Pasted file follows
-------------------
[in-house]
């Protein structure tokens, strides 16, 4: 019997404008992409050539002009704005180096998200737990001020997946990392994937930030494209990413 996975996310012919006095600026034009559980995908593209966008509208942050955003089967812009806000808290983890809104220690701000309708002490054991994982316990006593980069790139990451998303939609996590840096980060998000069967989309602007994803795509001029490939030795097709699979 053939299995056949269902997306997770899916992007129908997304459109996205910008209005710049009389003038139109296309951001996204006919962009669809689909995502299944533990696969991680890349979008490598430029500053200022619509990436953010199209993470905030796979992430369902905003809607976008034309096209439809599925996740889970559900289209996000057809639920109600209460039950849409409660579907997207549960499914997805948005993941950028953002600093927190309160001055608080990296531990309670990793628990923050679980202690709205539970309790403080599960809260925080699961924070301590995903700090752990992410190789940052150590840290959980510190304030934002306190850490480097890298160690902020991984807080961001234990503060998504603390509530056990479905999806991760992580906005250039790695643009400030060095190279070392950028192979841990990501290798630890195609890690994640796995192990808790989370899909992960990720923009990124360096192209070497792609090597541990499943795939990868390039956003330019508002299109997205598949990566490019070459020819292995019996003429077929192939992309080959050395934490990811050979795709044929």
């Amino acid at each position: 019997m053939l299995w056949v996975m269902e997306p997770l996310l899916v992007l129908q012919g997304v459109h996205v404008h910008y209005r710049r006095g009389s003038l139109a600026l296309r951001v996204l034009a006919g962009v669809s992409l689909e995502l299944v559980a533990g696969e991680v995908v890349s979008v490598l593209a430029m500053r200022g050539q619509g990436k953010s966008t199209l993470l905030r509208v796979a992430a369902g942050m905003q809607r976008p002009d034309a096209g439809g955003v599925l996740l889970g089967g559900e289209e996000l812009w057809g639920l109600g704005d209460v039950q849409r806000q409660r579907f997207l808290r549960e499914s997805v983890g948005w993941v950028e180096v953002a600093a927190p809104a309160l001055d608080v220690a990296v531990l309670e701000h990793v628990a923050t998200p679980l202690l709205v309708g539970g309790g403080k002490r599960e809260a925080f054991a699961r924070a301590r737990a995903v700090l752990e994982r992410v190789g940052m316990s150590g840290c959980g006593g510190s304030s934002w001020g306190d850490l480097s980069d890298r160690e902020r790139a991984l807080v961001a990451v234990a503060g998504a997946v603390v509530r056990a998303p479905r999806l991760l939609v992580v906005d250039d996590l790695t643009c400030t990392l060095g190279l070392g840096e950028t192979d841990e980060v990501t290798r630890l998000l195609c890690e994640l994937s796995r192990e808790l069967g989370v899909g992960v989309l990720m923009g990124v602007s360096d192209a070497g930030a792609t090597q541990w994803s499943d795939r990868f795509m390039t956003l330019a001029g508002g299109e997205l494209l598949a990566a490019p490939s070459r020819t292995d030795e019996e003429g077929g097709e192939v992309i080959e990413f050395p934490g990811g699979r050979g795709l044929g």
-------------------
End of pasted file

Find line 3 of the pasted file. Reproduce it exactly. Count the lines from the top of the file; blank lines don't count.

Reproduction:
């Amino acid at each position: 019997m053939l299995w056949v996975m269902e997306p997770l996310l899916v992007l129908q012919g997304v459109h996205v404008h910008y209005r710049r006095g009389s003038l139109a600026l296309r951001v996204l034009a006919g962009v669809s992409l689909e995502l299944v559980a533990g696969e991680v995908v890349s979008v490598l593209a430029m500053r200022g050539q619509g990436k953010s966008t199209l993470l905030r509208v796979a992430a369902g942050m905003q809607r976008p002009d034309a096209g439809g955003v599925l996740l889970g089967g559900e289209e996000l812009w057809g639920l109600g704005d209460v039950q849409r806000q409660r579907f997207l808290r549960e499914s997805v983890g948005w993941v950028e180096v953002a600093a927190p809104a309160l001055d608080v220690a990296v531990l309670e701000h990793v628990a923050t998200p679980l202690l709205v309708g539970g309790g403080k002490r599960e809260a925080f054991a699961r924070a301590r737990a995903v700090l752990e994982r992410v190789g940052m316990s150590g840290c959980g006593g510190s304030s934002w001020g306190d850490l480097s980069d890298r160690e902020r790139a991984l807080v961001a990451v234990a503060g998504a997946v603390v509530r056990a998303p479905r999806l991760l939609v992580v906005d250039d996590l790695t643009c400030t990392l060095g190279l070392g840096e950028t192979d841990e980060v990501t290798r630890l998000l195609c890690e994640l994937s796995r192990e808790l069967g989370v899909g992960v989309l990720m923009g990124v602007s360096d192209a070497g930030a792609t090597q541990w994803s499943d795939r990868f795509m390039t956003l330019a001029g508002g299109e997205l494209l598949a990566a490019p490939s070459r020819t292995d030795e019996e003429g077929g097709e192939v992309i080959e990413f050395p934490g990811g699979r050979g795709l044929g």